TBR, UT Announce 50 Guaranteed Transfer Pathways between Community Colleges and Universities

Community college students who want to complete a bachelor’s degree now have a guarantee that their credits will transfer to a public university in Tennessee, if they choose one of 50 different majors offering transfer pathways.

The Tennessee Board of Regents and the UT systems have collaborated to create 50 “Tennessee Transfer Pathways” for timely and cost-effective transitioning from a two- to four-year degree. All pathways are effective for the fall 2011 semester.

Every student entering a community college in Tennessee now can select one of 50 majors with accompanying transfer pathways, complete required courses, earn an associate’s degree and transition seamlessly as a junior at a Tennessee public university. All earned credit hours will apply toward a bachelor’s degree in the same discipline.

If followed exactly, the pathways also guarantee admission to all public universities in the state, except for UT Knoxville. The Complete College Tennessee Act of 2010, which outlined the transfer pathway model, requires that admission to UT Knoxville “remain competitive.”

“This is among the single-most important achievements in recent years to increase the number of Tennesseans with four-year degrees,” UT President Joe DiPietro said. “We were involved every step of the way in creation of the Complete College legislation and are confident in its potential to significantly enhance the state’s workforce and attract new business to Tennessee.”

“This program highlights the successful collaboration among all of our universities and community colleges,” said TBR Chancellor John Morgan. “It helps students achieve their goals and complete their degrees, but it also helps them do it in a more efficient and less expensive way, without sacrificing the quality of our academic programs.”

The 50 pathways were chosen based on transfer data. They include programs such as business administration, engineering, nursing, agriculture and criminal justice, among many others. A complete listing is available at: www.tntransferpathway.org.

Schools participating in the transfer pathways program include TBR’s 13 community colleges and six universities and UT’s three undergraduate campuses in Chattanooga, Knoxville and Martin. Not all schools have the demand or resources needed to offer all 50 pathways, but advisors are being trained to identify the best options for students interested in pursuing a bachelor’s degree. A listing of schools and pathways offered is included on the above-referenced website.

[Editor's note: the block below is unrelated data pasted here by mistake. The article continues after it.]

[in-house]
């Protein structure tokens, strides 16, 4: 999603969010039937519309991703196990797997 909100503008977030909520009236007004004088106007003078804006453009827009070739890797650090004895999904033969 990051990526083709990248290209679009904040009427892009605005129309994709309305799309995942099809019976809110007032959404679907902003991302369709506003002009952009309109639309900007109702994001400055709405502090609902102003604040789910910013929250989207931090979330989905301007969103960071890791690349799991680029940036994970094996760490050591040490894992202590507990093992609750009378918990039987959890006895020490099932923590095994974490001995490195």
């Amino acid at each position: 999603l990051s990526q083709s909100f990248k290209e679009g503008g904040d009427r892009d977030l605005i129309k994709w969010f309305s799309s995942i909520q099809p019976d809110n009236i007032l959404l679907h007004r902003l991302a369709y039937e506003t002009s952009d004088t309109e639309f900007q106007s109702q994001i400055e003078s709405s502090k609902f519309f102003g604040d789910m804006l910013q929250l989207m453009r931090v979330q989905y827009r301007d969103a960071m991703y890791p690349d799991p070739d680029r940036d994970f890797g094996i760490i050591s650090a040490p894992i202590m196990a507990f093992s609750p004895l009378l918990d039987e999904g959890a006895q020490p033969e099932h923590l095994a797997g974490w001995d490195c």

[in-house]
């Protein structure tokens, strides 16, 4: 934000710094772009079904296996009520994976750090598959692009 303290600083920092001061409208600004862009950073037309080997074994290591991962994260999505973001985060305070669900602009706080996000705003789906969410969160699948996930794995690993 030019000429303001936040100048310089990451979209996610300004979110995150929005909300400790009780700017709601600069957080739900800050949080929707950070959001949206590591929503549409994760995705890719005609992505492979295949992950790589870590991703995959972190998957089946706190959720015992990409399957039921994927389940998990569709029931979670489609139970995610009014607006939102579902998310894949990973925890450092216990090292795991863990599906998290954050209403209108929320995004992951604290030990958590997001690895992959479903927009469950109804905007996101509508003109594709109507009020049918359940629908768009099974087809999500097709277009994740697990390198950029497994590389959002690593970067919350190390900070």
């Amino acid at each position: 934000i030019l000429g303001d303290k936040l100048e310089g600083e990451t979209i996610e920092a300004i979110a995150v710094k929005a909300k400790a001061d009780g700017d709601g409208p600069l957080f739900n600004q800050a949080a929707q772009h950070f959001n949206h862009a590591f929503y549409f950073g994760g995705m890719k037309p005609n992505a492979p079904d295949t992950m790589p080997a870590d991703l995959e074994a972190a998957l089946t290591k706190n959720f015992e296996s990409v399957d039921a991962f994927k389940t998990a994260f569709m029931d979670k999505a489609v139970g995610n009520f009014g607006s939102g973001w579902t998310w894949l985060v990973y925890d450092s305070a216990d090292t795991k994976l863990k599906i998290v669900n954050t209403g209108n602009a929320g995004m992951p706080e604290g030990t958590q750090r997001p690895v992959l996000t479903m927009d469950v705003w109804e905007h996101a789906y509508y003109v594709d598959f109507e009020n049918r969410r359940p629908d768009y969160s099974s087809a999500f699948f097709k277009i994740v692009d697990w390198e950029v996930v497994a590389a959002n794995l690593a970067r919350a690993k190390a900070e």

“More than 450 UT and TBR faculty members worked together over the past year to make today’s announcement possible,” said UT Interim Vice President for Academic Affairs and Student Success Katie High.

“We faced a challenge with an aggressive timeline, but the pathways have the potential to positively impact more than 4,500 students transferring from our public community colleges to universities each year,” she said.

Each pathway outlines approximately 41 general education credit hours and 19 hours of prerequisites necessary for transfer.

To ensure transfer, pathways must be followed exactly, and substitutions will not be accepted. Students who change pathways or majors are not guaranteed all courses will apply.

“The implementation of the transfer pathways is a giant step forward in creating a seamless process for earning a college degree for the citizens of Tennessee,” said TBR Vice Chancellor for Academic Affairs Paula Short. “We will be tracking the progress of our students and will work to constantly improve the process so that students receive the maximum benefit.”

Outreach efforts are planned to ensure ongoing communication with current and prospective students, high school guidance counselors, parents and community members.

More information is available for download and distribution on the transfer pathways website, www.tntransferpathway.org.

Creation of the transfer pathways website was aided by grant funding from the Bill and Melinda Gates Foundation.

The College System of Tennessee is the state’s largest public higher education system, with 13 community colleges, 27 colleges of applied technology and the online TN eCampus serving approximately 140,000 students. The system is governed by the Tennessee Board of Regents.